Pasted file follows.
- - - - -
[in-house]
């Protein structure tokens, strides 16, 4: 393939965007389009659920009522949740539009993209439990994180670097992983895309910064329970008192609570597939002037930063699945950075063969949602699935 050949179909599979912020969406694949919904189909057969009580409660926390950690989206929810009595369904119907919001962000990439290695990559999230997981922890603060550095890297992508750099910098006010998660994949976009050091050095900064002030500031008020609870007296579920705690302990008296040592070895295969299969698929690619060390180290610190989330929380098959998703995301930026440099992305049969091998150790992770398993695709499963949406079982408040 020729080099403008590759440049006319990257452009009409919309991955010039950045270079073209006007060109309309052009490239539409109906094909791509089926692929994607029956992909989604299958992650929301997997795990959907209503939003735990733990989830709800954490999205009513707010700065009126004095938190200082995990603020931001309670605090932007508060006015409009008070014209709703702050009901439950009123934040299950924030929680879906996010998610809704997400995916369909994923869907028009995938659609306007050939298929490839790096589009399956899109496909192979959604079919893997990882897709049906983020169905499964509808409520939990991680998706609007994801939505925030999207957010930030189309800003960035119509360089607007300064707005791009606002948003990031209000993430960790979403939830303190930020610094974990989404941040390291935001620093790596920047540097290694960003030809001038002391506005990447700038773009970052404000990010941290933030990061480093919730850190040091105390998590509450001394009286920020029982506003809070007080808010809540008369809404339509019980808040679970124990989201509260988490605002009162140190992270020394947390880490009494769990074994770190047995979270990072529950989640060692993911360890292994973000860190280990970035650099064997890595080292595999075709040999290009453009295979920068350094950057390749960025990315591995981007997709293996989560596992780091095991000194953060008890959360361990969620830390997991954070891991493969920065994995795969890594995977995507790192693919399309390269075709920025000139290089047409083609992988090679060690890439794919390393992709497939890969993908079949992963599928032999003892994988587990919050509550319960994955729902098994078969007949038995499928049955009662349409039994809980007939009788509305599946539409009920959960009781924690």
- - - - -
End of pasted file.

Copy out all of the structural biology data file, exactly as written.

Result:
[in-house]
């Protein structure tokens, strides 16, 4: 393939965007389009659920009522949740539009993209439990994180670097992983895309910064329970008192609570597939002037930063699945950075063969949602699935 050949179909599979912020969406694949919904189909057969009580409660926390950690989206929810009595369904119907919001962000990439290695990559999230997981922890603060550095890297992508750099910098006010998660994949976009050091050095900064002030500031008020609870007296579920705690302990008296040592070895295969299969698929690619060390180290610190989330929380098959998703995301930026440099992305049969091998150790992770398993695709499963949406079982408040 020729080099403008590759440049006319990257452009009409919309991955010039950045270079073209006007060109309309052009490239539409109906094909791509089926692929994607029956992909989604299958992650929301997997795990959907209503939003735990733990989830709800954490999205009513707010700065009126004095938190200082995990603020931001309670605090932007508060006015409009008070014209709703702050009901439950009123934040299950924030929680879906996010998610809704997400995916369909994923869907028009995938659609306007050939298929490839790096589009399956899109496909192979959604079919893997990882897709049906983020169905499964509808409520939990991680998706609007994801939505925030999207957010930030189309800003960035119509360089607007300064707005791009606002948003990031209000993430960790979403939830303190930020610094974990989404941040390291935001620093790596920047540097290694960003030809001038002391506005990447700038773009970052404000990010941290933030990061480093919730850190040091105390998590509450001394009286920020029982506003809070007080808010809540008369809404339509019980808040679970124990989201509260988490605002009162140190992270020394947390880490009494769990074994770190047995979270990072529950989640060692993911360890292994973000860190280990970035650099064997890595080292595999075709040999290009453009295979920068350094950057390749960025990315591995981007997709293996989560596992780091095991000194953060008890959360361990969620830390997991954070891991493969920065994995795969890594995977995507790192693919399309390269075709920025000139290089047409083609992988090679060690890439794919390393992709497939890969993908079949992963599928032999003892994988587990919050509550319960994955729902098994078969007949038995499928049955009662349409039994809980007939009788509305599946539409009920959960009781924690």